Ten Top Tips for cooking with fire in Summer.

Here in the UK we are experiencing what possibly could be the hottest and driest summer on record in some parts. I am definitely feeling the heat down here in Kent!

I was asked recently by Erika North on BBC Radio Kent for some tips on cooking over fire in these warm conditions. So I’ve taken a few moments to put them down.

1. The heat can be your friend, most food needs cooking to a temperature of 60-75c, so if the mercury is over 30c then you don’t have to raise the temperature too much, your fire will be hotter on a warm day!

2. Choose the site of your fire well, or ideally use a fire bowl to contain your fire and protect the ground. Beaches are a real no-no if you are cooking directly on the sand or shingle, both retain the heat for a long time and can cause all sorts of nasty accidents. Dry grassland should also be avoided for obvious reasons. If you are cooking on the ground then bare earth (not peat) in a woodland is ideal or a firepit in your garden may suffice, at a push you could also dig up a large patch of turf with the purpose of cooking on the bare earth before replacing after.

3. If you can, soak the area nearby with a gallon or two of water, this will reduce the risk of any fire spreading.

4. Less is more. Keep your fire small, a fire with no more than 3 medium sized logs after the kindling has burnt should be enough to cook most things, any more fuel and the fire will be unnecessarily hot and harder to maintain.

5. In addition to precautions, always have at least 2 buckets of water handy to smother any spread.

6. Know your wood. Always use hardwood as softer wood such as pine and conifers contain tannin that will taint your food. For a quick hot fire, birch is almost foolproof and is used by most restaurants as wood of choice- it burns consistently and gets hot with very little work. Ash and chestnut are plentiful in Kent and burn longer than birch does, making them ideal for stews, curries and chilli’s cooked in a cast-iron pot over the fire. If you have fairly large logs of hardwood such as Ash, Chestnut or Oak, it may be worthwhile splitting them in to smaller pieces to help them burn easier.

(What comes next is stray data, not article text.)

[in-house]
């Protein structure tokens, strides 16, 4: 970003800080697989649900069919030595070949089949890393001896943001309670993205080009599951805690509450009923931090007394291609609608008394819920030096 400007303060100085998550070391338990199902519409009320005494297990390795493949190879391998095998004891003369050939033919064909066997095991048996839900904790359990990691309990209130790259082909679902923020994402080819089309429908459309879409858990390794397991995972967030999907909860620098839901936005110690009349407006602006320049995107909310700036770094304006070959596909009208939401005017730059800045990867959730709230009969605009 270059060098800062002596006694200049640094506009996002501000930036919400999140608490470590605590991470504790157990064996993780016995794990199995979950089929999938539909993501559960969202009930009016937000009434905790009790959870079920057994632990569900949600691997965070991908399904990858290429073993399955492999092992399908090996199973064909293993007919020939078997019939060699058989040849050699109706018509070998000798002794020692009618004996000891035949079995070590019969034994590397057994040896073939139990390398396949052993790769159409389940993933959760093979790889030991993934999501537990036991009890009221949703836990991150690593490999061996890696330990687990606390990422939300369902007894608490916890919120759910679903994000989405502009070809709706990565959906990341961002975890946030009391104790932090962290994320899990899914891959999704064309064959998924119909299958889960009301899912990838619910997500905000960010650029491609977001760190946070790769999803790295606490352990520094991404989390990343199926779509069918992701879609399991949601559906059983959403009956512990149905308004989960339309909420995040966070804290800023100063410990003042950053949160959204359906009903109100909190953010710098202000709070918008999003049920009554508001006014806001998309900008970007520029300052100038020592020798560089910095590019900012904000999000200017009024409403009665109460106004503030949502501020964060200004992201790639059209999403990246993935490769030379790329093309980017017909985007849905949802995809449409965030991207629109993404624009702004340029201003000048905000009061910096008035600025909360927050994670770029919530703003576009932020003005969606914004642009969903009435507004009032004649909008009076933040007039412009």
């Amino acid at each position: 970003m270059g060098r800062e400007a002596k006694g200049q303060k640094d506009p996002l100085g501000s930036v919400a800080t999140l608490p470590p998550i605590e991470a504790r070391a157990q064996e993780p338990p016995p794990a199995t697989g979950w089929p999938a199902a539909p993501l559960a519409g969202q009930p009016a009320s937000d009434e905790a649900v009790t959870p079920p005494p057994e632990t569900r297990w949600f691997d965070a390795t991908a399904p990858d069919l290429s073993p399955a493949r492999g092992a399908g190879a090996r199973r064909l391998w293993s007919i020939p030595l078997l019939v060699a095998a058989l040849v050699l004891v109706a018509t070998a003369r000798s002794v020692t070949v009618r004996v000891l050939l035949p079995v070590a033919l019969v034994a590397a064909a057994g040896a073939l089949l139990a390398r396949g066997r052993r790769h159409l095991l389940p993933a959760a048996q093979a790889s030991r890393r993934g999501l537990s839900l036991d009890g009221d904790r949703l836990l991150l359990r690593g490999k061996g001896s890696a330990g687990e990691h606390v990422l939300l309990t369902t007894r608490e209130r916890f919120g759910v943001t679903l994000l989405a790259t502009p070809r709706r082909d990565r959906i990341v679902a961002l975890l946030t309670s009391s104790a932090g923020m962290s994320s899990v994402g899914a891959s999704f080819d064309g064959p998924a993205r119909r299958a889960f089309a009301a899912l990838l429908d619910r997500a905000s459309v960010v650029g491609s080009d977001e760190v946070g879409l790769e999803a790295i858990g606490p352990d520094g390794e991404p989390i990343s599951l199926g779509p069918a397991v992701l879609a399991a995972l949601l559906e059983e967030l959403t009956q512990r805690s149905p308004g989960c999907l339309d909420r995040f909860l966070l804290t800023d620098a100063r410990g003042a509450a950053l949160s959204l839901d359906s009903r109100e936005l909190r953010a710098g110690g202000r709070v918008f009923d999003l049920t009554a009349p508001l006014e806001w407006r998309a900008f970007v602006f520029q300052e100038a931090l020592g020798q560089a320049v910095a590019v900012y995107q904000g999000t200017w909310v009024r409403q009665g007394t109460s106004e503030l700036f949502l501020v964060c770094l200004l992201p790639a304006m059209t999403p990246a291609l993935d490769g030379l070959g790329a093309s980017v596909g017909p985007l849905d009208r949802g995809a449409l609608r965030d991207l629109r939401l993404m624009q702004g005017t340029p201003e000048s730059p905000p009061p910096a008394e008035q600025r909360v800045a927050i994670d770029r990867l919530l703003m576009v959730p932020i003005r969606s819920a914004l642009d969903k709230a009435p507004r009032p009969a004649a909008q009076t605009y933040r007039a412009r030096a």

7. What to cook? A lot of food can be cooked directly on hot embers- this would normally be about 45 minutes after the fire is lit, please bare in mind as soon as you place a piece of food on hot embers, they will be smothered and immediately cool. If you are cooking a large piece of meat on embers, such as a tomahawk steak you will need a bigger fire and therefore larger bed of embers and you will need to keep moving the steak around the embers to maximise the heat. Smaller pieces of meat, particularly lamb, venison and beef steaks really benefit from ember cooking where they will be seared on the outside but tender on the inside after 4-5 minutes cooking turning 3-4 times.

8. The power of veg! Most vegetables and fruit for that matter are utterly transformed when cooked over embers. Peppers are absolutely amazing, as is any member of the allium family; spring onions will only take a minute cook over fire, caramelising the insides to provide the sweetest of tastes. Larger onions and leeks are an absolute joy when ember-baked, the charred skin retaining an amazing sweetness inside. If you have a large bed of embers and a slightly bigger fire, pineapple (yes pineapple!) is quite possibly the sweetest thing you will ever taste.

9. Ember cooking will only allow you to cook for a small group of people, if you want to cook for more and longer then a good investment is a cast iron skillet or the lid of a Dutch Oven, this can be place directly on the hot logs as they burn and will be ready to cook on in about 5 minutes. With this you can cook a whole range of foods and flatbreads. A simple vegetable wrap can easily be made by searing onions, courgettes, mushrooms and peppers on the skillet before rolling out a simple flour and water flatbread mix (the thinner the better) that in hot conditions should only take a matter of seconds to cook.

10. Do not leave the fire unattended, they joy of cooking over fire is the the element of observation and control that is brought back to the cook. Leave the fire and at best your food is ruined and worst-case scenarios do not even need to be left to the imagination. Once you have finished with your fire, rake the embers out and if possible let the fire die out naturally, before carefully pouring water over the embers to finally cool them and the ground. Do not pour water on to a hot fire as it may result in scalding.

11. I did say ten) Have fun!

Contact

scott@wildclassroom.co.uk
07939 669365

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